Filthy lucre polluting our politics

Politics,” former President Jimmy Carter remarked in a rare moment of candor, “is the world’s second oldest profession, closely related to the first.”
Carter knew what he was talking about. As a presidential candidate, he had firsthand experience with our sleazy, graft-ridden system of campaign financing, a system that has been known to make whores out of the most virtuous politicians. Electoral success in this country is so dependent on raising huge sums of money that candidates for even relatively modest offices are virtually forced to court the support and donations of the nation’s ultra-rich corporate elite. Big-time givers expect, and usually receive, assorted political favors — usually in the form of enormous tax breaks or massive government subsidies — in return for their generosity.
The insidious role played by private money in the electoral process has grown in direct proportion to the meteoric rise in the cost of campaigning. During the past two decades, running for federal office in particular has become prohibitively expensive. According to the Center for a New Democracy, the bill for the average successful senate campaign tripled between 1980 and 1990, increasing from $1.2 million to $3.6 million. By 1994, the cost of victory in a senate race had risen yet again, this time to $4.6 million. During the free-wheeling ’80s, the price of winning a seat in the House more than doubled, rising from $179,000 to $410,000. And the inflationary trend held true for gubernatorial races as well. For example, a study by Oregon’s Public Interest Research Group found that the average amount spent by the state’s candidates for governor skyrocketed from $150,000 in 1972 to $1.8 million in 1992, more than a tenfold increase.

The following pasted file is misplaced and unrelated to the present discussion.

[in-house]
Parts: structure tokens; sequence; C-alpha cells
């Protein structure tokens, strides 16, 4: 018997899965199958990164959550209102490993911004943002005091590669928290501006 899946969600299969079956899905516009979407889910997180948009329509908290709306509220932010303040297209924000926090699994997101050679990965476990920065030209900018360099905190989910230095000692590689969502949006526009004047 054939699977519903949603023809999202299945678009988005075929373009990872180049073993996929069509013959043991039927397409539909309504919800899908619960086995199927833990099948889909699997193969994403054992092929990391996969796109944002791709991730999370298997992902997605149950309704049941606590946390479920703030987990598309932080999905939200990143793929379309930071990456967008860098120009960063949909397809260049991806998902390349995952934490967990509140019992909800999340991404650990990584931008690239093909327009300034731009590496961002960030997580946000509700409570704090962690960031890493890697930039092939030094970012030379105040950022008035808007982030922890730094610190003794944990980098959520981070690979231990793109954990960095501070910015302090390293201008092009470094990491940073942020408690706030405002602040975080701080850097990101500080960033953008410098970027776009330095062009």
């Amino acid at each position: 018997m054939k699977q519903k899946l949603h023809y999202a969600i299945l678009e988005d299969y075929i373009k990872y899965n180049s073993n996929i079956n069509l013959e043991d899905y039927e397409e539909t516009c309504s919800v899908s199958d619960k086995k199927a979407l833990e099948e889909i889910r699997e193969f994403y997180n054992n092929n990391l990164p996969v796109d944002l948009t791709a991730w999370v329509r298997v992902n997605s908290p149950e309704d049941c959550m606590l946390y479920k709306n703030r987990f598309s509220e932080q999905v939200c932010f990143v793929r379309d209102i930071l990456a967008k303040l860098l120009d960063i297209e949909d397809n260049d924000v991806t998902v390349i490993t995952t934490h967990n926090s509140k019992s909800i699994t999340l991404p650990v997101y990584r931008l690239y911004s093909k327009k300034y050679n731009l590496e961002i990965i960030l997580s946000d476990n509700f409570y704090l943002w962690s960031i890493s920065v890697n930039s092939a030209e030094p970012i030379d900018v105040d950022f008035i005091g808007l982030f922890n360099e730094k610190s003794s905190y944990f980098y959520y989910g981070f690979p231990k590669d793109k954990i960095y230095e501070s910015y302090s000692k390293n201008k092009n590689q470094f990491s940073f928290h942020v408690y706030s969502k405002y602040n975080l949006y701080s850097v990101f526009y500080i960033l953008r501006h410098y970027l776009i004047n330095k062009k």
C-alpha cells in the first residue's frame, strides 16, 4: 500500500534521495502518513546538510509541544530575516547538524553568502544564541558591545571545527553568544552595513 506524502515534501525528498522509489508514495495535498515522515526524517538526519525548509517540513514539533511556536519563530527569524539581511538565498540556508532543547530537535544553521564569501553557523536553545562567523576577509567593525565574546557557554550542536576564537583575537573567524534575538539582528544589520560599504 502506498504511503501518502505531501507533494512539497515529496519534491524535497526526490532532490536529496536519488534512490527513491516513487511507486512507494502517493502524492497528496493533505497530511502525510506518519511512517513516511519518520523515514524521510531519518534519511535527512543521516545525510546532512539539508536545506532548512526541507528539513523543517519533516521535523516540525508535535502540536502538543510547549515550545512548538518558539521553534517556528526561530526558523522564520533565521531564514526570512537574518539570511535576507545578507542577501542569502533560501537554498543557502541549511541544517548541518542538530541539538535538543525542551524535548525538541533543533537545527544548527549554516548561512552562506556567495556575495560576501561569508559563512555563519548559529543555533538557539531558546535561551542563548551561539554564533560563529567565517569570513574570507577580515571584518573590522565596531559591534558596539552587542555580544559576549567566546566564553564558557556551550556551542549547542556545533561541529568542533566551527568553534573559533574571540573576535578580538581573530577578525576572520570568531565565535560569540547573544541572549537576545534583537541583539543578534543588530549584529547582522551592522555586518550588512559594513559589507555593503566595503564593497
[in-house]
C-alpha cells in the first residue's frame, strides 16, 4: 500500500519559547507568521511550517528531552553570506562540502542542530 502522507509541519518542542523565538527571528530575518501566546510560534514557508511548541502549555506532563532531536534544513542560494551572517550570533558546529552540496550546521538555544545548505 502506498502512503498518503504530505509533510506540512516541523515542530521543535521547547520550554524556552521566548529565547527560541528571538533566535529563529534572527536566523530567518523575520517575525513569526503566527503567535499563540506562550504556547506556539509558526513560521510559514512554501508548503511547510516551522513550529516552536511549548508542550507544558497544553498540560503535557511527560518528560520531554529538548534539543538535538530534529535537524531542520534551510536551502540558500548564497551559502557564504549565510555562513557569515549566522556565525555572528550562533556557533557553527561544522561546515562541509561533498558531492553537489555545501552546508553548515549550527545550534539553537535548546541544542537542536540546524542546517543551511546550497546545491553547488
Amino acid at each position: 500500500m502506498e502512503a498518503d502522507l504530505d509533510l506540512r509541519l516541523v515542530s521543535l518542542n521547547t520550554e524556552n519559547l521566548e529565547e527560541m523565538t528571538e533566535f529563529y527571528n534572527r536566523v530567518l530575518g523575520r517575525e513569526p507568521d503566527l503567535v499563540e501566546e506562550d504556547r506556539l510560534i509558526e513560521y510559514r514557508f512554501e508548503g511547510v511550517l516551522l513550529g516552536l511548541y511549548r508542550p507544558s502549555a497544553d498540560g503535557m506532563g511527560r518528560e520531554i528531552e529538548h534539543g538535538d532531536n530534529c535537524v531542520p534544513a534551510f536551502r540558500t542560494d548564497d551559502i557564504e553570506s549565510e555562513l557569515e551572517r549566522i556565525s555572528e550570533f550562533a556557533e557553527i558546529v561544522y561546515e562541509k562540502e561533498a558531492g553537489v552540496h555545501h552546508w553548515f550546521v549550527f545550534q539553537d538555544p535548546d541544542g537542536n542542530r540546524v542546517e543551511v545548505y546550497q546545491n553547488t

With the exception of a handful of large labor unions, only the truly affluent and corporate Political Action Committees can afford to shell out the kind of cash it now takes to elect a senator, governor or president. Nation columnist Alexander Cockburn reports that “less than one third of 1 percent of all givers put up about half of all political donations.” If you add business-connected personal gifts to donations from corporate PACs, corporate capital outspends ordinary working people in elections by a ratio of six to one.
Conservative commentators and the mainstream news media constantly assure us that the steady flow of corporate dollars into the pockets of elected representatives has no effect on the quality or accountability of government. But the fact is, the plutocracy gets exactly what it pays for: politicians who put the interests of business and the wealthy ahead of the common good.
Consider the career of presumptive Republican presidential nominee and former Senate Majority Leader Bob Dole. Dole’s past presidential bids, as well as his many successful runs for the Senate, were bankrolled primarily by people associated with agribusiness giants United States Tobacco Co., the Gallo wine family, Chiquita Brands International and Archer Daniels Midland. Not surprisingly, Dole habitually used his considerable clout on Capitol Hill to push for farm subsidies and tax breaks worth hundreds of millions of dollars to these same companies. His relationship with Gallo wine is paradigmatic. Since 1979, the Gallo family has contributed a total of $381,000 to Dole’s campaigns. In addition to that, they’ve funneled $790,000 into the senator’s private charitable foundation. According to a recent “Frontline” report, to show his gratitude, Dole attached a special amendment to the 1986 budget bill that could eventually save the Gallo family $40 million to $50 million in inheritance taxes.